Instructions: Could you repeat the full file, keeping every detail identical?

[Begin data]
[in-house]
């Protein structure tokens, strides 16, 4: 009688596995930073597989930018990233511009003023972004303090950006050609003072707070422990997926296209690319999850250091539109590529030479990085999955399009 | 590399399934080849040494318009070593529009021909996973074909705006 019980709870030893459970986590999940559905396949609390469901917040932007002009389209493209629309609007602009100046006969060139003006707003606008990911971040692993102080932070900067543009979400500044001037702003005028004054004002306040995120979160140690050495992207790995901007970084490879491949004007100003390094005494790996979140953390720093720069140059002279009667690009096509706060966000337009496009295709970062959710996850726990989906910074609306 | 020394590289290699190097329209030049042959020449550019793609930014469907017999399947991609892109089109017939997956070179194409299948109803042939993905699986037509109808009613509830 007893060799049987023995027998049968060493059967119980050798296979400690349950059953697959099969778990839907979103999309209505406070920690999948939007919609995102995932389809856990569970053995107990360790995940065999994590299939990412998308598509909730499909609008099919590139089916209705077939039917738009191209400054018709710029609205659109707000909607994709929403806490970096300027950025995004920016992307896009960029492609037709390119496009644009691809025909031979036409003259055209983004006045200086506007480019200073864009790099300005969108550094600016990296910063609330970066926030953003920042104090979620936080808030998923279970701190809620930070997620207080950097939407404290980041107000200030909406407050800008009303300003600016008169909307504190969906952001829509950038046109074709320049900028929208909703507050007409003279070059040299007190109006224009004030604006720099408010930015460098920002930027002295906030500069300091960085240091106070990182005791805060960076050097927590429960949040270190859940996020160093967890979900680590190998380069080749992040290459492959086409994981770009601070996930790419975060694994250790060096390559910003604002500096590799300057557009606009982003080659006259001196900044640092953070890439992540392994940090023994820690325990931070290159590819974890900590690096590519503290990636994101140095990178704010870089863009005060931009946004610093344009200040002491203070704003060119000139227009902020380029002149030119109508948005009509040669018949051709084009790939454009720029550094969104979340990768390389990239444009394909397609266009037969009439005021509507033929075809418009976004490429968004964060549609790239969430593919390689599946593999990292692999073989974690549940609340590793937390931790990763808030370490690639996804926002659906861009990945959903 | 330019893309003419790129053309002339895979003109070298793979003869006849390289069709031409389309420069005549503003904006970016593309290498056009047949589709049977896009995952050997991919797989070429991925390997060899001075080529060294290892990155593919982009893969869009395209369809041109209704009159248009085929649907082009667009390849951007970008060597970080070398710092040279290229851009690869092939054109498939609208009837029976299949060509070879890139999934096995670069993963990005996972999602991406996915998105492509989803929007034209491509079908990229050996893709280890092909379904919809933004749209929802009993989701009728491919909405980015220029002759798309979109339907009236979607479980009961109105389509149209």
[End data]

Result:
[in-house]
């Protein structure tokens, strides 16, 4: 009688596995930073597989930018990233511009003023972004303090950006050609003072707070422990997926296209690319999850250091539109590529030479990085999955399009 | 590399399934080849040494318009070593529009021909996973074909705006 019980709870030893459970986590999940559905396949609390469901917040932007002009389209493209629309609007602009100046006969060139003006707003606008990911971040692993102080932070900067543009979400500044001037702003005028004054004002306040995120979160140690050495992207790995901007970084490879491949004007100003390094005494790996979140953390720093720069140059002279009667690009096509706060966000337009496009295709970062959710996850726990989906910074609306 | 020394590289290699190097329209030049042959020449550019793609930014469907017999399947991609892109089109017939997956070179194409299948109803042939993905699986037509109808009613509830 007893060799049987023995027998049968060493059967119980050798296979400690349950059953697959099969778990839907979103999309209505406070920690999948939007919609995102995932389809856990569970053995107990360790995940065999994590299939990412998308598509909730499909609008099919590139089916209705077939039917738009191209400054018709710029609205659109707000909607994709929403806490970096300027950025995004920016992307896009960029492609037709390119496009644009691809025909031979036409003259055209983004006045200086506007480019200073864009790099300005969108550094600016990296910063609330970066926030953003920042104090979620936080808030998923279970701190809620930070997620207080950097939407404290980041107000200030909406407050800008009303300003600016008169909307504190969906952001829509950038046109074709320049900028929208909703507050007409003279070059040299007190109006224009004030604006720099408010930015460098920002930027002295906030500069300091960085240091106070990182005791805060960076050097927590429960949040270190859940996020160093967890979900680590190998380069080749992040290459492959086409994981770009601070996930790419975060694994250790060096390559910003604002500096590799300057557009606009982003080659006259001196900044640092953070890439992540392994940090023994820690325990931070290159590819974890900590690096590519503290990636994101140095990178704010870089863009005060931009946004610093344009200040002491203070704003060119000139227009902020380029002149030119109508948005009509040669018949051709084009790939454009720029550094969104979340990768390389990239444009394909397609266009037969009439005021509507033929075809418009976004490429968004964060549609790239969430593919390689599946593999990292692999073989974690549940609340590793937390931790990763808030370490690639996804926002659906861009990945959903 | 330019893309003419790129053309002339895979003109070298793979003869006849390289069709031409389309420069005549503003904006970016593309290498056009047949589709049977896009995952050997991919797989070429991925390997060899001075080529060294290892990155593919982009893969869009395209369809041109209704009159248009085929649907082009667009390849951007970008060597970080070398710092040279290229851009690869092939054109498939609208009837029976299949060509070879890139999934096995670069993963990005996972999602991406996915998105492509989803929007034209491509079908990229050996893709280890092909379904919809933004749209929802009993989701009728491919909405980015220029002759798309979109339907009236979607479980009961109105389509149209």